's Essai sur l'origine des connaissances humaines, in which similar theories were expounded. It is in two parts—the first dealing with the frame of the human body and mind, and their mutual connections and influences, the second with the duty and expectations of mankind. His two main theories are the doctrine of vibrations and the doctrine of associations. His physical theory, he tells us, was drawn from certain speculations as to nervous action which Isaac Newton
Isaac Newton
Sir Isaac Newton PRS was an English physicist, mathematician, astronomer, natural philosopher, alchemist, and theologian, who has been "considered by many to be the greatest and most influential scientist who ever lived."...

 had published in his Principia. His psychological theory was suggested by the Dissertation concerning the Fundamental Principles of Virtue or Morality, which was written by a clergyman named John Gay (1699—1745), and prefixed by Bishop Law to his translation of Archbishop King's Latin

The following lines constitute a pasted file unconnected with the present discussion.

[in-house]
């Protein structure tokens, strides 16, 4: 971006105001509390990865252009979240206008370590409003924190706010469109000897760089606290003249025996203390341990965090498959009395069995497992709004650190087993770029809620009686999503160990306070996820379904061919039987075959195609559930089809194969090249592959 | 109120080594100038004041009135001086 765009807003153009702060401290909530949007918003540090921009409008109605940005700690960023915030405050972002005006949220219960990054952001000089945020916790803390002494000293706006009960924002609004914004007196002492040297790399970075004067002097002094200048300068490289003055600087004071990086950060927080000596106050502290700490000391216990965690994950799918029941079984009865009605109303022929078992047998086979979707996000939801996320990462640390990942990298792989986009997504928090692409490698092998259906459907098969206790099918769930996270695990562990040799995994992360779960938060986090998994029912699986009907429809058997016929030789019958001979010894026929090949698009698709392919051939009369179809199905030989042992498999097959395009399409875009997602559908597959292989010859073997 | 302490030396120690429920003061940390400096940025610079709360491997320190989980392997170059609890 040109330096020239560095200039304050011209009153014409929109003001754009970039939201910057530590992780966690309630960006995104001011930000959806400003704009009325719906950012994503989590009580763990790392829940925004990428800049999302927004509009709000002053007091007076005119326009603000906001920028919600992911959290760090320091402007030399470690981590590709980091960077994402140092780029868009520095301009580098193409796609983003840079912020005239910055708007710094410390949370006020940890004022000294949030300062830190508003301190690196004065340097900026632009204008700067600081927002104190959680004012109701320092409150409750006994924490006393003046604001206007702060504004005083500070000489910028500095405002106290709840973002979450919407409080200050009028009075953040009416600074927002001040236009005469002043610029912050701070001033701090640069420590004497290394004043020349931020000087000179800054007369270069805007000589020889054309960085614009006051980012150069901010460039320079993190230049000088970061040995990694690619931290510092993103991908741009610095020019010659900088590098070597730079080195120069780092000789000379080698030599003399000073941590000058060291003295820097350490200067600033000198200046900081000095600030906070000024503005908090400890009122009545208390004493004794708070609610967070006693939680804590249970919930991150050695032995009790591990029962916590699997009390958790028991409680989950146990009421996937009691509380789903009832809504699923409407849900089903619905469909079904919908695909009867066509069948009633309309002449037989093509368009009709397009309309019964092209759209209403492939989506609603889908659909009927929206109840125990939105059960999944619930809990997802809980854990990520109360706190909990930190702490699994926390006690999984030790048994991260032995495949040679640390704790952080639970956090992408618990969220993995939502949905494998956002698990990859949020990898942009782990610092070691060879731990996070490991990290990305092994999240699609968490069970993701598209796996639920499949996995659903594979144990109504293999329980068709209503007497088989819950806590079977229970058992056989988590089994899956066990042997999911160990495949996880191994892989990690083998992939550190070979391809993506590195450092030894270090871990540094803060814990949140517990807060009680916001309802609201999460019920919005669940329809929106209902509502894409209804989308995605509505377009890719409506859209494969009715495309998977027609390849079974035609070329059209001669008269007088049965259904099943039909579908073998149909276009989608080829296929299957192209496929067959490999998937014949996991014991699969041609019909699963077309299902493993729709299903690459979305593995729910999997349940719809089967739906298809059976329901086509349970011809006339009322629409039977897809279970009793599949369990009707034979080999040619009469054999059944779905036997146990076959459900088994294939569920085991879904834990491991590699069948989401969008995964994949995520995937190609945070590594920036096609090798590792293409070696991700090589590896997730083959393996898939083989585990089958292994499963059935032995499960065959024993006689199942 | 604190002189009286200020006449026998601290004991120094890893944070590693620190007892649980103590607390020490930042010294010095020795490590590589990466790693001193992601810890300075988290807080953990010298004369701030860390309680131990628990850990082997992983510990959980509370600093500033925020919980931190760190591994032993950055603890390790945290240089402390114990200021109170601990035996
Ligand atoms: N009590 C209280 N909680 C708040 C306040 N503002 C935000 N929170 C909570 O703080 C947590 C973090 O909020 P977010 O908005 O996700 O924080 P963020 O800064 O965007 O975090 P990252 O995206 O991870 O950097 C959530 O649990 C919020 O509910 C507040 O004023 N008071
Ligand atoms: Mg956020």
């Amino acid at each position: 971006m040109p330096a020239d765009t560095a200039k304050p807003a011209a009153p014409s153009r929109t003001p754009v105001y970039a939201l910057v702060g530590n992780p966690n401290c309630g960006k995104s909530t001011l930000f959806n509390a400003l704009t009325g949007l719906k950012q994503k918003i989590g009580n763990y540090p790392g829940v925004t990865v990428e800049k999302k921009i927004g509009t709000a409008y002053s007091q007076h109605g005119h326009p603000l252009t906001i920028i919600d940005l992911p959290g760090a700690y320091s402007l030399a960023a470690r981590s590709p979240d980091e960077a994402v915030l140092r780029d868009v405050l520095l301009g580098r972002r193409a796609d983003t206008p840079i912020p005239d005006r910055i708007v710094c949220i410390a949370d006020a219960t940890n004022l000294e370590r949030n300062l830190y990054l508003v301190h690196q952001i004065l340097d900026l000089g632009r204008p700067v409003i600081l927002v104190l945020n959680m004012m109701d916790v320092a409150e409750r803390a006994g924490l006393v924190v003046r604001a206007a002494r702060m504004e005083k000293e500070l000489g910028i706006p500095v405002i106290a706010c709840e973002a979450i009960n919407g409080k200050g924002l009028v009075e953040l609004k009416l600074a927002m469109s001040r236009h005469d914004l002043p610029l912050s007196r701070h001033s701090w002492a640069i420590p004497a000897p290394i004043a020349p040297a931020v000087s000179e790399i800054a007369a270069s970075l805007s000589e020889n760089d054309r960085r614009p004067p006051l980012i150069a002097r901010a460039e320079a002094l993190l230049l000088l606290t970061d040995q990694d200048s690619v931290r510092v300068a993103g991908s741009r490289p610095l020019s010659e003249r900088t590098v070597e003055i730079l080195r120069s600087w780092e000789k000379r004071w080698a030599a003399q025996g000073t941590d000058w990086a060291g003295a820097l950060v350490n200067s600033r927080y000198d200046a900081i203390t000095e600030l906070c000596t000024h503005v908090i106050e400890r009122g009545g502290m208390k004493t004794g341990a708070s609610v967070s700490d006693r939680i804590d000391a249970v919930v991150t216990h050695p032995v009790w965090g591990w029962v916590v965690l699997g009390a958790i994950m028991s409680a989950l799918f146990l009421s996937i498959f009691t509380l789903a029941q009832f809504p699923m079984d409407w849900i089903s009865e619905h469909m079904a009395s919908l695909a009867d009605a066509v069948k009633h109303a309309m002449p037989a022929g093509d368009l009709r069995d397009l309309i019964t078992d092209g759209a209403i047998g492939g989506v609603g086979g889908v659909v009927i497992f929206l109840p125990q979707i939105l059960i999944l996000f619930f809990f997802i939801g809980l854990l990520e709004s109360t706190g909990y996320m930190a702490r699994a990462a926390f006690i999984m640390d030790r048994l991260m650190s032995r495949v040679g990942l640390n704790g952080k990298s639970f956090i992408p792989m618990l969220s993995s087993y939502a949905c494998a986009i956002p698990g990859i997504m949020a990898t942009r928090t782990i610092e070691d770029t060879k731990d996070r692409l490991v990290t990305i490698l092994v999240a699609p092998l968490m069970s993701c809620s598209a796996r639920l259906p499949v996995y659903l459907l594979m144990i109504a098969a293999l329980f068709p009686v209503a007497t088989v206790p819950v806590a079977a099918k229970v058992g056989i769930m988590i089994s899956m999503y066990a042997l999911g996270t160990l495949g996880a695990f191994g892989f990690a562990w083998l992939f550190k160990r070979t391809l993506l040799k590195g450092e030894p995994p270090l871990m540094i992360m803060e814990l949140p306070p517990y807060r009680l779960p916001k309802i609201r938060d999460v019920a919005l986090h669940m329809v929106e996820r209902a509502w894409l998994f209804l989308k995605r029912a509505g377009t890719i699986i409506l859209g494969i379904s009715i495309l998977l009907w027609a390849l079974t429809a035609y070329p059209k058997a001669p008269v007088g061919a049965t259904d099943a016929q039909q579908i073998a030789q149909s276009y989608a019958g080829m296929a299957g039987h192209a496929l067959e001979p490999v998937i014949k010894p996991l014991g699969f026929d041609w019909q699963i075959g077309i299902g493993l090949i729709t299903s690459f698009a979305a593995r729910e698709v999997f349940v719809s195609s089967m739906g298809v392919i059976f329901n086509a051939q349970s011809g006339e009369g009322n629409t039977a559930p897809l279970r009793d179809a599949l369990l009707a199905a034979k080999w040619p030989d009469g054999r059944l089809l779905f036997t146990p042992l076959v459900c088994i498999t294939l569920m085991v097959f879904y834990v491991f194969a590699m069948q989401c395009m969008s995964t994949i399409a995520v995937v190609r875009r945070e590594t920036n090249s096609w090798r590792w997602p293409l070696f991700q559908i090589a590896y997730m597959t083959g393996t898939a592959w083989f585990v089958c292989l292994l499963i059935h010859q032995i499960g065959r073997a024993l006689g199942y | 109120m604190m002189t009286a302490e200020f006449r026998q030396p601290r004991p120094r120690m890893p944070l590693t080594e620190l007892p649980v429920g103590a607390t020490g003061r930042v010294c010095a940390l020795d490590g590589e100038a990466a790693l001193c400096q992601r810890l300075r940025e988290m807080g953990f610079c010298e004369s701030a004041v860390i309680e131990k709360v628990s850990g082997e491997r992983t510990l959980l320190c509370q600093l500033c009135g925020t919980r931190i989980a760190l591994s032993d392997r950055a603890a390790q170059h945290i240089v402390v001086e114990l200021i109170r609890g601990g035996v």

Latin is an Italic language originally spoken in Latium and Ancient Rome. It, along with most European languages, is a descendant of the ancient Proto-Indo-European language. Although it is considered a dead language, a number of scholars and members of the Christian clergy speak it fluently, and...

 work on the Origin of Evil, its chief object being to show that sympathy and conscience are developments by means of association from the selfish feelings.

Hartley's theories

The outlines of Hartley's theory are as follows. Like John Locke
John Locke
John Locke FRS , widely known as the Father of Liberalism, was an English philosopher and physician regarded as one of the most influential of Enlightenment thinkers. Considered one of the first of the British empiricists, following the tradition of Francis Bacon, he is equally important to social...